Pension contributions are invested through intermediaries in securities and other investment markets. Pension fund have a become a major force in securities markets because they hold about 28% of the securities listed on the London Stock Exchange. Total Pension fund assets are very big. To protect them the Pensions Act was introduced in 1995 to increase confidence in the security of the funds.
Investment trusts and unit trusts.
Both investment trusts and unit trusts offer investors the opportunity to benefit from pools investments, although their respective structures are somewhat different. Assets have grown considerably in the last few years. So individuals are attracted by the possibility to invest rather small amounts either on a regular basis, usually monthly, or in a lump sum.
Investment trusts companies are companies which are listed on the London Stock Exchange and must invest mostly in securities for the benefit of their shareholders. The trusts are exempt from tax on money which they get within the trusts. Some trusts specialize in particular geographical areas or in particular markets. At the end of June 1996 there were about 350 investment trusts companies listed on the London Stock Exchange.
In unit trusts the investors’ fund are pooled together but are divided into units of equal size. Unit trusts are open ended collective funds where the funds are managed by management groups. The unit trust sector has grown rapidly in recent years. Nearly three million people are estimated to have holdings in unit group.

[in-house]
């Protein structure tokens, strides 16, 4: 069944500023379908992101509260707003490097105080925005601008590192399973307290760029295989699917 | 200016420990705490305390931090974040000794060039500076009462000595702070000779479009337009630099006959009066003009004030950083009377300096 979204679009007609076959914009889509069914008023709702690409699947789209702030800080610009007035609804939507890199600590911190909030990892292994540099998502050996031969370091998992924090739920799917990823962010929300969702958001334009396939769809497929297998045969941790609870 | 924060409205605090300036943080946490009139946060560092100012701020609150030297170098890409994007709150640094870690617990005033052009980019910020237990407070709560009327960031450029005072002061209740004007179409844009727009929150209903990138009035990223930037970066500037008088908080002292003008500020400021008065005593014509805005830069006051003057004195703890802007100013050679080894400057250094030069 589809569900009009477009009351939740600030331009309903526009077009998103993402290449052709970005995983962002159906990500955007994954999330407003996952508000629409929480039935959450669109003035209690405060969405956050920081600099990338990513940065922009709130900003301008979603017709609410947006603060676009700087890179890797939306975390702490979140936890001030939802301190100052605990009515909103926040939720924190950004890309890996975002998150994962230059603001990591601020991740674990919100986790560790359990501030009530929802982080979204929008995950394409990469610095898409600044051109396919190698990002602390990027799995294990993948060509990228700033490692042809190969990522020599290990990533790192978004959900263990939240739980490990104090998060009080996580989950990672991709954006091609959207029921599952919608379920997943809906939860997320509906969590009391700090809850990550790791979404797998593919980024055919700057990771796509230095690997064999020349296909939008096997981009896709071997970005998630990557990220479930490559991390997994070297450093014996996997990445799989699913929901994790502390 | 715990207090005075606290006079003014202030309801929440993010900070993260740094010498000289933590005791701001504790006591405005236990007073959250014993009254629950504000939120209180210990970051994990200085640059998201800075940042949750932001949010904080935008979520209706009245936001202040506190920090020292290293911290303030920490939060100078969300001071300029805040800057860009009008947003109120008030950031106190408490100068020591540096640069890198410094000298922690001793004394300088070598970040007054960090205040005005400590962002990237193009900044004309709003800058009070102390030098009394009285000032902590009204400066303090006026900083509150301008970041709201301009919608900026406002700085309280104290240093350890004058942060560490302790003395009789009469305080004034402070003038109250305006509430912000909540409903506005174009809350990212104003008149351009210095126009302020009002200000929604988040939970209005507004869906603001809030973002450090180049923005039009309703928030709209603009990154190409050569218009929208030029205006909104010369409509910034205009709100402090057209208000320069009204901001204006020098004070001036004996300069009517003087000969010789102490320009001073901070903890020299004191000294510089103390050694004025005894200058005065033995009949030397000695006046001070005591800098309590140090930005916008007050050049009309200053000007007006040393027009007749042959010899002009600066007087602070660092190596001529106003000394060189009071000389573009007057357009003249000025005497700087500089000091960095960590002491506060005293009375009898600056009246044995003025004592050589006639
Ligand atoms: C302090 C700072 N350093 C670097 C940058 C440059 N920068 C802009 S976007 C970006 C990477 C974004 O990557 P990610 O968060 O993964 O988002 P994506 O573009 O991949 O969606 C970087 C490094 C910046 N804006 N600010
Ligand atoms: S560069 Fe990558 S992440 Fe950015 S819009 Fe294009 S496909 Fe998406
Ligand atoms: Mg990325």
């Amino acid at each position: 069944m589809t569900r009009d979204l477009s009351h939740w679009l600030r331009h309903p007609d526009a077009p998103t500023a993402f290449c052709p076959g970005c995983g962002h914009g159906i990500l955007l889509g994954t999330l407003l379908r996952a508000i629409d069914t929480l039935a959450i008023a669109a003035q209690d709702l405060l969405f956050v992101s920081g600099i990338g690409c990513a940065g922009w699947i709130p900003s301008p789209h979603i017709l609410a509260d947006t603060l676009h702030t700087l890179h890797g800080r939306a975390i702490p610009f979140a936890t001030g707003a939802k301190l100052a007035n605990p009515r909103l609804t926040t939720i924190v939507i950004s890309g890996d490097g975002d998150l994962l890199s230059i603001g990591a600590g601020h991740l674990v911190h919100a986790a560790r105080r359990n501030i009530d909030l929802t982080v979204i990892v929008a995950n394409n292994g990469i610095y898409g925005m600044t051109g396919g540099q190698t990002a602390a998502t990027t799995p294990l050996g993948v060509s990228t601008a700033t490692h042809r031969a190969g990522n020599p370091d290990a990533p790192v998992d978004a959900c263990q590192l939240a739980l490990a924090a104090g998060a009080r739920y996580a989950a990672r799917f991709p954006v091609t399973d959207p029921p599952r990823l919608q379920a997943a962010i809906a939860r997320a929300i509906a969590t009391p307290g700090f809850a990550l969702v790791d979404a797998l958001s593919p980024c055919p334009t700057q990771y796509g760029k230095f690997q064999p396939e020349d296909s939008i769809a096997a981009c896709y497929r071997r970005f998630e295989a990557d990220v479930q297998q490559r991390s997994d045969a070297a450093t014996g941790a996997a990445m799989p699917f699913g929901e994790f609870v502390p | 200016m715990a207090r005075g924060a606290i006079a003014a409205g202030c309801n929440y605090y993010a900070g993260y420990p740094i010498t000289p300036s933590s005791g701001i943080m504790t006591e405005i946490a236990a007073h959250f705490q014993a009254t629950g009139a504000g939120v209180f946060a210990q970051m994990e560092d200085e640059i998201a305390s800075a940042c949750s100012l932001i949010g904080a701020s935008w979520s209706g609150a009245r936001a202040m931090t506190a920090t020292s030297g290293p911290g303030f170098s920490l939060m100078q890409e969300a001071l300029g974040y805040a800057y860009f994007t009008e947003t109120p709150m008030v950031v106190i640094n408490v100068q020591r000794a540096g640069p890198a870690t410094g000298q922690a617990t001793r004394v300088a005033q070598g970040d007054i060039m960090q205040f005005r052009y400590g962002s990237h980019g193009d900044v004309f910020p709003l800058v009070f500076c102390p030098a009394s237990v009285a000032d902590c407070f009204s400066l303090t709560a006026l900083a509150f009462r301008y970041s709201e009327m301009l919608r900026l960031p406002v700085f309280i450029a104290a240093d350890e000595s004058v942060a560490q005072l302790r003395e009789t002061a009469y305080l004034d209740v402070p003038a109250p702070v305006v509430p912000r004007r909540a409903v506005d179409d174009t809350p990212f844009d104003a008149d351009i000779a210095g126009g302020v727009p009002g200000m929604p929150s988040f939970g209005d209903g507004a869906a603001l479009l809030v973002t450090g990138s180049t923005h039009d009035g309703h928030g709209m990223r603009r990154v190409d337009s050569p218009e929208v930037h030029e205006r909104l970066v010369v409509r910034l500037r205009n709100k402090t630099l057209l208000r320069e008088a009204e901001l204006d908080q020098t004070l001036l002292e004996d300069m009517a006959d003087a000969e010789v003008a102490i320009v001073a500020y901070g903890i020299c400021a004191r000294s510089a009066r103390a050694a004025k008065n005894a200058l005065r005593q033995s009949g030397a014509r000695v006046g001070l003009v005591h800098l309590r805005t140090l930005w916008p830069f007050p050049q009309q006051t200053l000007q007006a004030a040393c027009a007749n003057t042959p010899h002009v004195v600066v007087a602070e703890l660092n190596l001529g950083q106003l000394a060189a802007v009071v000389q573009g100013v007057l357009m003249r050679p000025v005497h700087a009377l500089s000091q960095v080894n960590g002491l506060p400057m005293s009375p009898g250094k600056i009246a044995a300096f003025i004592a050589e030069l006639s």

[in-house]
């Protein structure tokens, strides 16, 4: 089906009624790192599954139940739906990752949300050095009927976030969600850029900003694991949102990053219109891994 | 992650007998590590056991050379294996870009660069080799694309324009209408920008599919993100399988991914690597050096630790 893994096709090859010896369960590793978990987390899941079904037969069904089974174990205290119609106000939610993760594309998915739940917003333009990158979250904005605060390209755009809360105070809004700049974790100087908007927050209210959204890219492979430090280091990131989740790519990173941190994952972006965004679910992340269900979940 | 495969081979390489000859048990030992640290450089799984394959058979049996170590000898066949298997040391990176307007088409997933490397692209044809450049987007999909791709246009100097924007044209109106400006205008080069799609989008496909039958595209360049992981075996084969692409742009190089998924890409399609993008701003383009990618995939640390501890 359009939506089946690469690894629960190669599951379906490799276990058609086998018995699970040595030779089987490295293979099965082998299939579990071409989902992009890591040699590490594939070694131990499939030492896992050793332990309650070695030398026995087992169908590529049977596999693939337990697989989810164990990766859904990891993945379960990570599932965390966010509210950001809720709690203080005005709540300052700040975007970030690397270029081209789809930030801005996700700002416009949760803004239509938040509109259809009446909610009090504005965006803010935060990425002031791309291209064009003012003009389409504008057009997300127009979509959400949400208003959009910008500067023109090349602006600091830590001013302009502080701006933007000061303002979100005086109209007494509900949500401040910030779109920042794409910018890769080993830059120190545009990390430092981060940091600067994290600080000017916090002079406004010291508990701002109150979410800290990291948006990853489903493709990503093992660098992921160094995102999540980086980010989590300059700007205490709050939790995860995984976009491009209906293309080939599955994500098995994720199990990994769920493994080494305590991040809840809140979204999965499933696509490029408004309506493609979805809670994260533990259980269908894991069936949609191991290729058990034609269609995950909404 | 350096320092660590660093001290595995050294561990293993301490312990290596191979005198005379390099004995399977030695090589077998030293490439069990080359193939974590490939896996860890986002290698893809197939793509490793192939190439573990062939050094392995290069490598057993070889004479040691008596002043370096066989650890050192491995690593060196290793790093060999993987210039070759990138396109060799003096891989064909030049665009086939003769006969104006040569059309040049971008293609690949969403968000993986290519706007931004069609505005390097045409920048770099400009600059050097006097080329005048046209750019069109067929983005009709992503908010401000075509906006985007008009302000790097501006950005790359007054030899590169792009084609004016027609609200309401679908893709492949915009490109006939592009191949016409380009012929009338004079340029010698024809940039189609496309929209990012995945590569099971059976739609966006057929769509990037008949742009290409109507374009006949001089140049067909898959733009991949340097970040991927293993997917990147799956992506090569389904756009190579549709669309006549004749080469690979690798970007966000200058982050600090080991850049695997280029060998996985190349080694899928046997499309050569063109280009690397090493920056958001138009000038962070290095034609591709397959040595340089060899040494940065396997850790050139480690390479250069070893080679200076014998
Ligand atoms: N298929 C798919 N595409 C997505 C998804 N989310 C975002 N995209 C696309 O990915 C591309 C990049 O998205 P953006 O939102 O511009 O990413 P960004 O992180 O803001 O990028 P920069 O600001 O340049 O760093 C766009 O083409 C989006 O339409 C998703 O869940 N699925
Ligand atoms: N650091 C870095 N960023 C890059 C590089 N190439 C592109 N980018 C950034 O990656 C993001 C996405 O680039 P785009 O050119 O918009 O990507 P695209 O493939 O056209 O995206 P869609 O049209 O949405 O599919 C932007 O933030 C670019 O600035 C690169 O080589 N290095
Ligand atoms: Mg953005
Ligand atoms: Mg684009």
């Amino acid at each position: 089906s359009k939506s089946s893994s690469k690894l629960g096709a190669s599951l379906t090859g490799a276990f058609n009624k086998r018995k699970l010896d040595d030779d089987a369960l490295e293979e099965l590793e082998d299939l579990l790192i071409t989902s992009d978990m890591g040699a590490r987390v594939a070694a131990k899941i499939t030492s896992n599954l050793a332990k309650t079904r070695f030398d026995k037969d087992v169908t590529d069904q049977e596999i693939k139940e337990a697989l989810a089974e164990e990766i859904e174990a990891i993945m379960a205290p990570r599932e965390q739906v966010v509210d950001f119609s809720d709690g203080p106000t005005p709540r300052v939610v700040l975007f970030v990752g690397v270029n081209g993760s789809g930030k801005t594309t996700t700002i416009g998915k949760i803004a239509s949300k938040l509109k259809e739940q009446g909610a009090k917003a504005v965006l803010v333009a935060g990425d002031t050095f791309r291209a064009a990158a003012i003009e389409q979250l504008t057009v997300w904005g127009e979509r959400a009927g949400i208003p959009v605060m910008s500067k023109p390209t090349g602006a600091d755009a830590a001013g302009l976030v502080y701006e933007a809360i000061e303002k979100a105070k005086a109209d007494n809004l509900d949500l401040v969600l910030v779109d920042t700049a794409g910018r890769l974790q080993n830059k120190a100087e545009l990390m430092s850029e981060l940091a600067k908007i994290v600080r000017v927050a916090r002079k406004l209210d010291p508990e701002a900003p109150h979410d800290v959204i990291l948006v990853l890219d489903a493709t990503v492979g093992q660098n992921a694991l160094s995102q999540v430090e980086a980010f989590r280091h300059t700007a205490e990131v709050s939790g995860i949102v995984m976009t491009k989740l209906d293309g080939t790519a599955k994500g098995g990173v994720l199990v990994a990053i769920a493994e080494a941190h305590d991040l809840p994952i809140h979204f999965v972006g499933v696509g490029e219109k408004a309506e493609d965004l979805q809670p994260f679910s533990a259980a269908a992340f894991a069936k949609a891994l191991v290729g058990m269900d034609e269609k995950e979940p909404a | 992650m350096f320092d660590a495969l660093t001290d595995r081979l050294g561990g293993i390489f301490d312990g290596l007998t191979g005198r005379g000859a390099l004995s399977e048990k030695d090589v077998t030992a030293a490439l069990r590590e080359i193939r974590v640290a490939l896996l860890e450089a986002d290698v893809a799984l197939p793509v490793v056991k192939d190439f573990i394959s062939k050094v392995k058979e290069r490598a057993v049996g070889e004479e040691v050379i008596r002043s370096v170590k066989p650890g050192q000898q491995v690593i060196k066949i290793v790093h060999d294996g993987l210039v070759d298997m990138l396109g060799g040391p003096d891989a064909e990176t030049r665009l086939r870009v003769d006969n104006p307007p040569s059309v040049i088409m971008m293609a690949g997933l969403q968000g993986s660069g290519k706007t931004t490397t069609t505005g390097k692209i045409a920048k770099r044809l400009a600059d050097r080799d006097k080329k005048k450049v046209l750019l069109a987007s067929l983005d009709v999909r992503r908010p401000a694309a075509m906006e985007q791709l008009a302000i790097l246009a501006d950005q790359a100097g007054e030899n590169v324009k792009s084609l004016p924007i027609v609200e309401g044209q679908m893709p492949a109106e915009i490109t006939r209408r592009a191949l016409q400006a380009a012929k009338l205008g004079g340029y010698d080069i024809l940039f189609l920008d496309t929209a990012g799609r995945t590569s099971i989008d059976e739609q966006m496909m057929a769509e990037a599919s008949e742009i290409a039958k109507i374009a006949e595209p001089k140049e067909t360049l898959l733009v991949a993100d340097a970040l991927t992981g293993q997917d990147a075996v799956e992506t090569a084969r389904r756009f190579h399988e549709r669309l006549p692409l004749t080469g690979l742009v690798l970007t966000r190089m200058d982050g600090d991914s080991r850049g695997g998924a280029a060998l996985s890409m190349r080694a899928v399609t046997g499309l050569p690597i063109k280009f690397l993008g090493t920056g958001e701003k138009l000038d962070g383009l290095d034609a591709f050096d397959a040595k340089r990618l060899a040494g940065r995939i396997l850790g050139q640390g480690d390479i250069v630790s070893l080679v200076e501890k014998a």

The origin of the London Stock Exchange goes back to the coffee houses of the 17th century, where those who those who wished to invest or raise money bought and sold shares of joint-stock companies. Brokers later opened their own subscription rooms and in 1773 this was named the Stock Exchange. During the 19th century the Stock Exchange developed as the demand for capitol grew with Britain’s Industrial Revolution. The Exchange also financed the construction of railways, bridges and dams across the world. Today it is one of a number of highly organized financial markets of the City. It provides trading platform and the means of raising capital for British and foreign companies, Government securities, eurobonds and depository receipts. Official list is the Exchanges main market, while AIM, the Exchanges new market is for smaller rapidly growing companies. It opened in 1995. Companies which apply for a listing on the Exchange must provide a full picture of their operations, i9ncluding their financial record, management and business prospects. If a company wants to join AIM the rules are less strict. Such companies include multimedia and high technology business.
Today the Exchange has moved away from face-to-face dealing on the trading floor to system of dealing from member firms’ offices. The quotations are displayed on electronic screen. Before 1986 only British companies were allowed to operate. In 1986 deregulation, known as “the Big Bang” allowed any foreign financial institution to participate in the London money market. Other changes involved a system under which negotiated commissions were allowed instead of fixed rates and dealers are permitted to trade in securities both as principals and as agents. Traditional retail stockbrokers are facing growing competition from operations running by large banks and building societies.
The Exchange has its administrative center in London, with regional offices in Belfast, Birmingham, Glasgow, Leads and Manchester.
Many companies raise new capital on the London money market. The quiet-edged market, that is the market of Government shares, allows the Government to raise money by issuing stock through the Bank of England.
The Exchanges now going through a further period of change which has been described as the most significant period since “The Big Bang”.
London’s money markets channel wholesale short-term funds between lenders and borrows.